See also: In The Military
Widows of veterans
can get benefits reinstated
Question: I recently learned of a new law passed last year that restores dependency and indemnity compensation to surviving widows. Can you provide more information?
Answer: One of the provisions of the new Veterans Benefit Act of 2003 is the restoration of these benefits to survivors if they remarry after reaching 57. DIC is an allowance or benefit given to the widow of a veteran who died from a service-connected injury or disease, whose service-connected disease or injury materially contributed to his death, or who had a 100 percent disability rating for a specified period of time.
Under the law, survivors who remarried prior to the date of enactment (Dec. 16, 2003) and after their 57th birthday have one year from the date of enactment to apply for reinstatement of their DIC benefits. The application form is VA form 21-686c and is available on the Web at www.vba.va.gov/pubs/forms/21-686c.pdf, or at the VA at Tripler Army Medical Center. For further information, call 433-1000.
Q: I heard that Filipino World War II veterans are now eligible for VA health care. Is that true?
A: President Bush signed two bills into law last year that affect certain Filipino World War II veterans. Previously, both Commonwealth Army veterans and New Philippine Scouts were eligible for treatment of service-connected disabilities in VA medical facilities. The Veterans Health Care, Capital Asset, and Business Improvement Act of 2003 removes the requirement that these veterans must qualify for VA service-connected compensation as a condition of health care. Now they are eligible for treatment of non-service-connected disabilities in the same manner as World War II veterans. But they must be living in the United States, and are citizens or lawfully admitted for permanent residence. Filipino veterans can apply at the VA. They must provide proof of legal residency with their application form. For more information on how to apply, call 433-0600.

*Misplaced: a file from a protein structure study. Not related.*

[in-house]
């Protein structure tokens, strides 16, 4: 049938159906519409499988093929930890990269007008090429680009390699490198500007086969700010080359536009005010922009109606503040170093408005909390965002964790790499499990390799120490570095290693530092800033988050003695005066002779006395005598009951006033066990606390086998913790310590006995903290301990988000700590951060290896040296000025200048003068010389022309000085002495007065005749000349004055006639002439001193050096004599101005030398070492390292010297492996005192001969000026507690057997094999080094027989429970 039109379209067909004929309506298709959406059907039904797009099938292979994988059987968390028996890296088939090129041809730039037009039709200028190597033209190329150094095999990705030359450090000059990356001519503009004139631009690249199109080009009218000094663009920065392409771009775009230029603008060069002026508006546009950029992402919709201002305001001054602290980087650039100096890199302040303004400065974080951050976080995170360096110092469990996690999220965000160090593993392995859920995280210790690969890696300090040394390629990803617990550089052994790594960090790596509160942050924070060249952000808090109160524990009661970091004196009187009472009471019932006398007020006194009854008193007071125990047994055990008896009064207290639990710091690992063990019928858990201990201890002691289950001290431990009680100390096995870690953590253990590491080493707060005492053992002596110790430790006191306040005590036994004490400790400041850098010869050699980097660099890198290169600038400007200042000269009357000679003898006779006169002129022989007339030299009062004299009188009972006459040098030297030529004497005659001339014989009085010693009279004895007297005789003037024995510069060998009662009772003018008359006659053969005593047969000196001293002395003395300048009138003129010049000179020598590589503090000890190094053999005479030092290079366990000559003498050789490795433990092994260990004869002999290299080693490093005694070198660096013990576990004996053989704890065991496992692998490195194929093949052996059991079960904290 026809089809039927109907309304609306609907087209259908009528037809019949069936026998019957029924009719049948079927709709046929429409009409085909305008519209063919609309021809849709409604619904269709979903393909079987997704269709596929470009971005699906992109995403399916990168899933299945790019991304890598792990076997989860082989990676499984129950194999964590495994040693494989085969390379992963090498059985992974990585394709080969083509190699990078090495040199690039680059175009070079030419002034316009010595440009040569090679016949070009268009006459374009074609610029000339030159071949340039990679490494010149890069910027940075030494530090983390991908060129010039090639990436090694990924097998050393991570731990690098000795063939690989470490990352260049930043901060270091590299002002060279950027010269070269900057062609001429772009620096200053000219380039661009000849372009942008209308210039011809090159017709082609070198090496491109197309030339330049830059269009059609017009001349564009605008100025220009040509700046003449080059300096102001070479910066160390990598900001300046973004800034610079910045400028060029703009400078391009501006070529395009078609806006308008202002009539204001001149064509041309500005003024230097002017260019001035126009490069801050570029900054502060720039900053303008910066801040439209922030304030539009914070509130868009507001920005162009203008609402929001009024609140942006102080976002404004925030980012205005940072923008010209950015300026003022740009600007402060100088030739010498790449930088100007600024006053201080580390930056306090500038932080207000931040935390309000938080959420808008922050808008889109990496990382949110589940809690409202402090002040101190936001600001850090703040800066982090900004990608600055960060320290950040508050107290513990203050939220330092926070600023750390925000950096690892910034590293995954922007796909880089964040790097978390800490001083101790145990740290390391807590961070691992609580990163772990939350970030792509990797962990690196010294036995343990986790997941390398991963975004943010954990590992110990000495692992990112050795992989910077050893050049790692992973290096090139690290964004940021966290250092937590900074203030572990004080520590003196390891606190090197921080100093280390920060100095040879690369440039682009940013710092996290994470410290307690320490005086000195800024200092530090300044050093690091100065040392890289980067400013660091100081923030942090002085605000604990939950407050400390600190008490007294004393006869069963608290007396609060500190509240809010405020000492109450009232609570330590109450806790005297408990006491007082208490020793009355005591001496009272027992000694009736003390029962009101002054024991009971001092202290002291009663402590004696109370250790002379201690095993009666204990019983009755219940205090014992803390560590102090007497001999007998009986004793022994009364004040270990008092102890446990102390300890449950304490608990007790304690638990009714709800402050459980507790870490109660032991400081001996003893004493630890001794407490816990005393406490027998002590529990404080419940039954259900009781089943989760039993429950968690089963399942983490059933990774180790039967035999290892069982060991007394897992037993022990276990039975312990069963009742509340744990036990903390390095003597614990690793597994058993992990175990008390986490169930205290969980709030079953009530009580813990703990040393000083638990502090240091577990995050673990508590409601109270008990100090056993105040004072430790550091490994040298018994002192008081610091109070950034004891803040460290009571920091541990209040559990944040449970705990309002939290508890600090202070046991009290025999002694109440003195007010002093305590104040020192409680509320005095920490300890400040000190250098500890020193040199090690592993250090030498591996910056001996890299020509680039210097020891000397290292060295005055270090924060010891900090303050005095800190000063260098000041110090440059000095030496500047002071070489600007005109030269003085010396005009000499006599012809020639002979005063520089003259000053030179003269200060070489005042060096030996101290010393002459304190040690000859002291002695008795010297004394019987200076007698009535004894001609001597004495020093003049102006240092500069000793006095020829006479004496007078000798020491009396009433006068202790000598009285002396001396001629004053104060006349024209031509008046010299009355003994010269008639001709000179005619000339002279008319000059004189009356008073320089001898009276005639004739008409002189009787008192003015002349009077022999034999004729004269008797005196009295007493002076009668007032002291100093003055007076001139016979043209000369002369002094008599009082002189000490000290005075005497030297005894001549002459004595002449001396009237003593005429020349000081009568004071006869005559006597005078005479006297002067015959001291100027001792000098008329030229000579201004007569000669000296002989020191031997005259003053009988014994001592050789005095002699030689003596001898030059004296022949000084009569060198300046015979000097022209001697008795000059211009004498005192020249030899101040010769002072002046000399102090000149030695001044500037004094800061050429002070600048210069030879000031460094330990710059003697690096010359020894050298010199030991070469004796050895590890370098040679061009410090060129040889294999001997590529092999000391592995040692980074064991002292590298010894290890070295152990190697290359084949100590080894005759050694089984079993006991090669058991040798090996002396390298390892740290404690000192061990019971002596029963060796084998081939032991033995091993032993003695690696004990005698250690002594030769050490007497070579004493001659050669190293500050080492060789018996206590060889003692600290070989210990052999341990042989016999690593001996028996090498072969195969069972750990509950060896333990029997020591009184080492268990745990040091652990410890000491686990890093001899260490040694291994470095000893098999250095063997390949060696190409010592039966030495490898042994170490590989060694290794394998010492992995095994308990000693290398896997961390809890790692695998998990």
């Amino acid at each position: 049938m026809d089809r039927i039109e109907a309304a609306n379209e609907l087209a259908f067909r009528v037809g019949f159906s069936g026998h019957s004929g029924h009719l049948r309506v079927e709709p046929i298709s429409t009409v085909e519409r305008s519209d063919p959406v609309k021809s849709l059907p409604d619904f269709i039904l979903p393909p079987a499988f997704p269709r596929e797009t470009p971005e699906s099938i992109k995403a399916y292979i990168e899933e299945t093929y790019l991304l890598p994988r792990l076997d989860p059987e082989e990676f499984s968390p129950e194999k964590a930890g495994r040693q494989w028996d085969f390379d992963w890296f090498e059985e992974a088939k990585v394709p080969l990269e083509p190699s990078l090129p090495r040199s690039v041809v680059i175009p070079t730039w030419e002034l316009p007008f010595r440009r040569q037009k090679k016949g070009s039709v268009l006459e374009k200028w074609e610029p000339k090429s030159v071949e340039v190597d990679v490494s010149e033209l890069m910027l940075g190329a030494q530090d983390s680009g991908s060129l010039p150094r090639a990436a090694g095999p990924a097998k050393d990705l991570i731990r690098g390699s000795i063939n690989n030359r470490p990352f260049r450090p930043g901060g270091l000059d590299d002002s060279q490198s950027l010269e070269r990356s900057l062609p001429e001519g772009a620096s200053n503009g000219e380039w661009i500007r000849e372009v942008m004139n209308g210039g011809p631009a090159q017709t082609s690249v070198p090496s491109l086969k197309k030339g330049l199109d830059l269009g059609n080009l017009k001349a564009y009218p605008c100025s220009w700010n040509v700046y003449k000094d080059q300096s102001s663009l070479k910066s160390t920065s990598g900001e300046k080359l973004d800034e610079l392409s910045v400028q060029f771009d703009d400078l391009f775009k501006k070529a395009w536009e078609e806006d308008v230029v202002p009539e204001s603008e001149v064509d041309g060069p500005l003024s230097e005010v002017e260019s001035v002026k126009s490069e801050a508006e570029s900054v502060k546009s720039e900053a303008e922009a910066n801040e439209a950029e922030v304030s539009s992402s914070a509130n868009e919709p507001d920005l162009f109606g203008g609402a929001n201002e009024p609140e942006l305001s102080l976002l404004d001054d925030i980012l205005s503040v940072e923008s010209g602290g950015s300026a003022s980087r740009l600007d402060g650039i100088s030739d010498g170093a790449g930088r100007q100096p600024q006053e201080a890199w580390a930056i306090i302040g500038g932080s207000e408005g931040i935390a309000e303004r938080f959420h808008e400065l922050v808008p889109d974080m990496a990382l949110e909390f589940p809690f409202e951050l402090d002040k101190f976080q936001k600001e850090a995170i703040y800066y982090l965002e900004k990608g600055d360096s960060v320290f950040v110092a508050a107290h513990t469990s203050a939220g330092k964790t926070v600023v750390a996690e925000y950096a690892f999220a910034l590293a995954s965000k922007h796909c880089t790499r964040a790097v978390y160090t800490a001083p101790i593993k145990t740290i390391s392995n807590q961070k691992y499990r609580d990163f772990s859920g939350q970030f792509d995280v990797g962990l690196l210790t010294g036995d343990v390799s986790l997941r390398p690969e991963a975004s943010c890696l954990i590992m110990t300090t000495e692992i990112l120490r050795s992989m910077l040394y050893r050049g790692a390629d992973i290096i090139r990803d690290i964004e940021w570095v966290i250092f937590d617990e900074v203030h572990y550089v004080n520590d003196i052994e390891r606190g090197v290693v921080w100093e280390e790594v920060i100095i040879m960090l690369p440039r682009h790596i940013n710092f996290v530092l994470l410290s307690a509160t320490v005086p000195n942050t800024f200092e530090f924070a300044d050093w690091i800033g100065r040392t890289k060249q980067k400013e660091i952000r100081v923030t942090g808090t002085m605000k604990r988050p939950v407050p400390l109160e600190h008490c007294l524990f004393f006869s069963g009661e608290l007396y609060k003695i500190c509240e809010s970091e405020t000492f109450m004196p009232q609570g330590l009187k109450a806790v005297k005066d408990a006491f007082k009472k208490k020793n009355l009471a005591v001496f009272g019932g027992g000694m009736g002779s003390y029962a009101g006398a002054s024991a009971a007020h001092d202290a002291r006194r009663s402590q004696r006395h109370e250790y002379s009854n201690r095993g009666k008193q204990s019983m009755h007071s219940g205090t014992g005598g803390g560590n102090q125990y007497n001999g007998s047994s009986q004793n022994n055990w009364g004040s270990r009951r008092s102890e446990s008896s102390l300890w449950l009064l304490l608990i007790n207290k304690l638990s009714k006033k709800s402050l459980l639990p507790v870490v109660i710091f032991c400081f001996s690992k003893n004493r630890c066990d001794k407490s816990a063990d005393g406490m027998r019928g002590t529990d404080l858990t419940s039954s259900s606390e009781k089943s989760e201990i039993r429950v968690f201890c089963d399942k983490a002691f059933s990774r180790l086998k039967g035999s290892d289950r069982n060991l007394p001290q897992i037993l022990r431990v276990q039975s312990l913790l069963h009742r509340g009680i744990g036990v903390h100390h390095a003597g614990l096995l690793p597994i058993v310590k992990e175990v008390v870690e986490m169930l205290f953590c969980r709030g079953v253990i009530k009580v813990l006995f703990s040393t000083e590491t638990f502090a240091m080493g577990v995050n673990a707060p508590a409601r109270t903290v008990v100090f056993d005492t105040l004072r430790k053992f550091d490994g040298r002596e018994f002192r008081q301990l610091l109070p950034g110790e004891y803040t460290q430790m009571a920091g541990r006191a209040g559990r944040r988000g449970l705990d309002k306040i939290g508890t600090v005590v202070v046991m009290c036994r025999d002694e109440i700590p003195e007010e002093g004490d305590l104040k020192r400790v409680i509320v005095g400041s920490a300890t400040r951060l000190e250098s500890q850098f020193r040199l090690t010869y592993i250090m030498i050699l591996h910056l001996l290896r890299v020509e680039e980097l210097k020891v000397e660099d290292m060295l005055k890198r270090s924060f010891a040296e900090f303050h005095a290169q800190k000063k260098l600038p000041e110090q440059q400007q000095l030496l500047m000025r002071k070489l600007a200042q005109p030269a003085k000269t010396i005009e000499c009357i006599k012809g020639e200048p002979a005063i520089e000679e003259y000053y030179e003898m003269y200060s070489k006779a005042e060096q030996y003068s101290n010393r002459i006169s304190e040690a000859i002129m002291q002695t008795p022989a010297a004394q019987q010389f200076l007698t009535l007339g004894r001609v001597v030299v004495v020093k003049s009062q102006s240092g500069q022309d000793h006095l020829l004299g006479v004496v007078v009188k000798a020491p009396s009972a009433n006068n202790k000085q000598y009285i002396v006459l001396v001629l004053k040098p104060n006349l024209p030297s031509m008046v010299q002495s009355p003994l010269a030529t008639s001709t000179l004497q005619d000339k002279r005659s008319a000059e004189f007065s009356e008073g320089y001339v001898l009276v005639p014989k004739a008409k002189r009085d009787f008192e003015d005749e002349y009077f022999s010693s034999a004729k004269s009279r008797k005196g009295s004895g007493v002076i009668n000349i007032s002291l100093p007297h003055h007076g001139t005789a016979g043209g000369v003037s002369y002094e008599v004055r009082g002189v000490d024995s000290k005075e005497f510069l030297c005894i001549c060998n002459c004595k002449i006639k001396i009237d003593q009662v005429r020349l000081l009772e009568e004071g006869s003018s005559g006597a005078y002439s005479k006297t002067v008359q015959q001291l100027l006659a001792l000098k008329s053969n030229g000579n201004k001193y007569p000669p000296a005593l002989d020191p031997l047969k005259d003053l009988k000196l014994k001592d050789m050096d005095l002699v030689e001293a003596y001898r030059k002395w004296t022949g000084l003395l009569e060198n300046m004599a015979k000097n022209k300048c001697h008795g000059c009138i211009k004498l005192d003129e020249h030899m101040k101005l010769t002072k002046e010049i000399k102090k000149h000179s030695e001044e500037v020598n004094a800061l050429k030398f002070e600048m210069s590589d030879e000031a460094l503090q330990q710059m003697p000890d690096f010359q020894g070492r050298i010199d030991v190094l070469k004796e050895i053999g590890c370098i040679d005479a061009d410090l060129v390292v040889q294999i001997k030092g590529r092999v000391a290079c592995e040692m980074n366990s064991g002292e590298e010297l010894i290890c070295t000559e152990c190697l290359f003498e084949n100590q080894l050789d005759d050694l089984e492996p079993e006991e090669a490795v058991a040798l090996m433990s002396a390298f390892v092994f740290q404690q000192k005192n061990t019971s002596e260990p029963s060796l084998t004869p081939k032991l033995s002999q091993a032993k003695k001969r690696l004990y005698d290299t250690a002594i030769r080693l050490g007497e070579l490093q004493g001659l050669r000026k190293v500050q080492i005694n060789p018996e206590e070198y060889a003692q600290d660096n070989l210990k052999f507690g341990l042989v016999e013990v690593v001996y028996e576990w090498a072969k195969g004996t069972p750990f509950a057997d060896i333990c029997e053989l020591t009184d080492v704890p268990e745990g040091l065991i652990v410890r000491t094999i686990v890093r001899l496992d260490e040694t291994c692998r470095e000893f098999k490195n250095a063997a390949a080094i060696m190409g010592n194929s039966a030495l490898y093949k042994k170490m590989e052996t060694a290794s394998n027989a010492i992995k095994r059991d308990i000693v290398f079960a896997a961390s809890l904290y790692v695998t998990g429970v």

The second piece of legislation provides some Filipino World War II veterans additional financial benefits. It doubles the VA disability compensation currently paid to New Philippine Scouts if they live in the United States and are either a citizen or an alien lawfully admitted for permanent residence. Previously these veterans were paid at half the disability rates normally paid to U.S. veterans. The law will improve benefits for the eligible survivors of both New Philippine Scouts and veterans of the Commonwealth Army or organized guerrilla units if the survivors are currently paid at the half rate and meet the citizenship criteria. No action is required by the affected Filipino veteran or dependents currently on the rolls at the lower rates. VA will automatically adjust their payments. New Philippine Scouts lawfully residing in the U.S. are now eligible for burial in a national cemetery and are eligible for the monetary and headstone or marker burial benefits available to U.S. veterans. Call 433-1000 for more information.
If you have questions about your benefits as a veteran,
call Fred Ballard at the Veterans Affairs at 433-0049
or visit the VA Web site at www.va.gov/hawaii
or the Star-Bulletin at 529-4747.
Gregg K. Kakesako, who covers military affairs for the Star-Bulletin,
can be reached by phone at 294-4075
or by e-mail at email@example.com.